When shooting 3D, the cameras have to be perfectly level – or at least on the same angle “off” of level – or the resulting image will cause the viewer to get a headache as their eyes try to focus on two non-corresponding horizons. To achieve a level frame on each camera, I secured my iPhone to each camera and used the iHandy Level App to zero in on the horizons.

Did the cameras have the same lenses?
Yes, both cameras had the same lenses on them (a Nikon 28-70mm f/2.8 AFS lens). Both cameras have to have an identical field of vision for 3D to work, so both lenses need to be the same.

How did you trigger the cameras at the same time?
I triggered my cameras with two Nikon MC-30 remote trigger releases. I sandwiched the two releases together and pressed down on the triggers at the same time. I practiced this at home prior to the shoot in order to make sure that both cameras would fire at exactly the same time.

I experimented with a few other methods, including remote triggering with pocket wizards, but the MC-30 route gave me the most reliable results. Right now, I’m in the process of re-wiring the MC-30’s for future shoots so that one trigger will fork off to each camera and eliminate the need to press two triggers simultaneously.


What challenges did you have on the day?
Given the inherent danger in running waterfalls, and not wanting to subject Tao to any more danger than necessary, we only had a few attempts to make the shoot work. Just to make sure, we used 3 cameras at all times. I had two cameras shooting 3D and one camera shooting an alternative angle to ensure we had maximum coverage and guarantee differing angles and vantage points.

The other challenge was the inability to check our results in the field. Given the remote location, the limited amount of daylight we had to work with and the amount of time it takes to process a 3D image, we weren’t able to review the 3D image on location. All our research had to be done in advance and we had to trust that what we were doing was accurate. In this age of digital, it’s tough to go back to the times when you can’t check your work in the field and make adjustments.

Were you happy with the final results? What could be enhanced or experimented with?
In the end, the shoot turned out great. The 3D image turned out better than I could have hoped.

For future shoots, in addition to re-wiring my MC-30 remote triggers, I’m also trying to fabricate a sliding mounting bracket that allows two cameras to be mounted on the same tripod.  This will allow me to make quick adjustments to the separation distance between the cameras. The method I employed on this shoot worked, but it wasn’t really efficient for making quick changes.

Additionally, I’d love to shoot at a location that has more depth to it. The location of this waterfall didn’t have a lot of separation between the foreground and background. I’d love to experiment more with a location that provided more depth to it, as I think the resulting 3D image would turn out even better.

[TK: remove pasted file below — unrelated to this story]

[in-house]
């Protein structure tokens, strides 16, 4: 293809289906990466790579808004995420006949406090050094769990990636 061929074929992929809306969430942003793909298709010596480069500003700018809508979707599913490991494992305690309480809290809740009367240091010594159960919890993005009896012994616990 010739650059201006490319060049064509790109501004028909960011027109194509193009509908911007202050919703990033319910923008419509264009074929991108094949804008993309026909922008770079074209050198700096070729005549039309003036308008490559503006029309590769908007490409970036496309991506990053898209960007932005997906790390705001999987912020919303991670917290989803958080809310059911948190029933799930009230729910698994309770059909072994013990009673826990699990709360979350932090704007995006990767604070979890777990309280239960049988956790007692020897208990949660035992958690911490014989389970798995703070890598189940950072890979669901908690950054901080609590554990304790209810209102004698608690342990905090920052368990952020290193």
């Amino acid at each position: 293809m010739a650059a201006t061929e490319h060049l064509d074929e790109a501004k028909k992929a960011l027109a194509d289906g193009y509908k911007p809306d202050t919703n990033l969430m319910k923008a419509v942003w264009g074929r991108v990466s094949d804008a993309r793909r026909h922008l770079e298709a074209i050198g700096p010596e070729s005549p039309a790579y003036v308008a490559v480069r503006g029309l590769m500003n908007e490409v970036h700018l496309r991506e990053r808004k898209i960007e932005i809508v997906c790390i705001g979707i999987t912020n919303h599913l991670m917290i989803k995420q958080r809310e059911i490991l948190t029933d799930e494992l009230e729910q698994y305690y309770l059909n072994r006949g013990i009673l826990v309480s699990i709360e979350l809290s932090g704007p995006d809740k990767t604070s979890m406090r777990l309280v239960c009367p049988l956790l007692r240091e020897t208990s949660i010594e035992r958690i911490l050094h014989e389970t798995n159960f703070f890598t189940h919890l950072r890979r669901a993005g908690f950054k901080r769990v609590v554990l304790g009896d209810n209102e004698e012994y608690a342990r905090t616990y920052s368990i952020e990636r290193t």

I'm excited to put this technology to use again on some more shoots in the near future, stay tuned!

www.iancoble.com

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How to create 'Unseen' imagery with stop motion artist Victor Haegelin

You think you've seen everything, but then this one piece of content shows up and leaves you with nothing but 'How did the artist do it?'. French stop motion artist Victor Haegelin aka. 'Patagraph' is one of those artists that amazes us with his masterpieces. Soak in his perfect examples for the Special Image Quest category 'Unseen'!

Category Unseen submission by Victor Haegelin

In a world where it seems everything has been done already, what does “unseen” mean for you?
Wow! … This is where you can mix something technical and simple with some cool ideas.

Sometimes it’s really the simplest ideas that are actually unseen. Like this very, very simple water silhouette animation made by Kevin Parry few days ago. It is SO simple!! The idea, the technique, the realisation, all is simple, but all together it has definitely never been seen before.

How would you describe yourself as a creative?
I like to find unexpected simple ideas. Usually it comes from the everyday life surrounding us. I love to give life to still stuff. I think of imagination as a muscle, if you train it, ideas will come naturally. Even if they are not always the best. 

How did you become a stop motion artist?
By doing stop motion! Stop motion is a good way to start telling stories. It’s easy to set up on a corner of a table. You can start to make cool stuff with almost nothing. It’s easier than building up a full cinema crew with actors, DOP and stuff. So that’s what I did, what I liked and that’s why I kept doing it.

Talk us through the process of creating your short clips – where does your inspiration come from?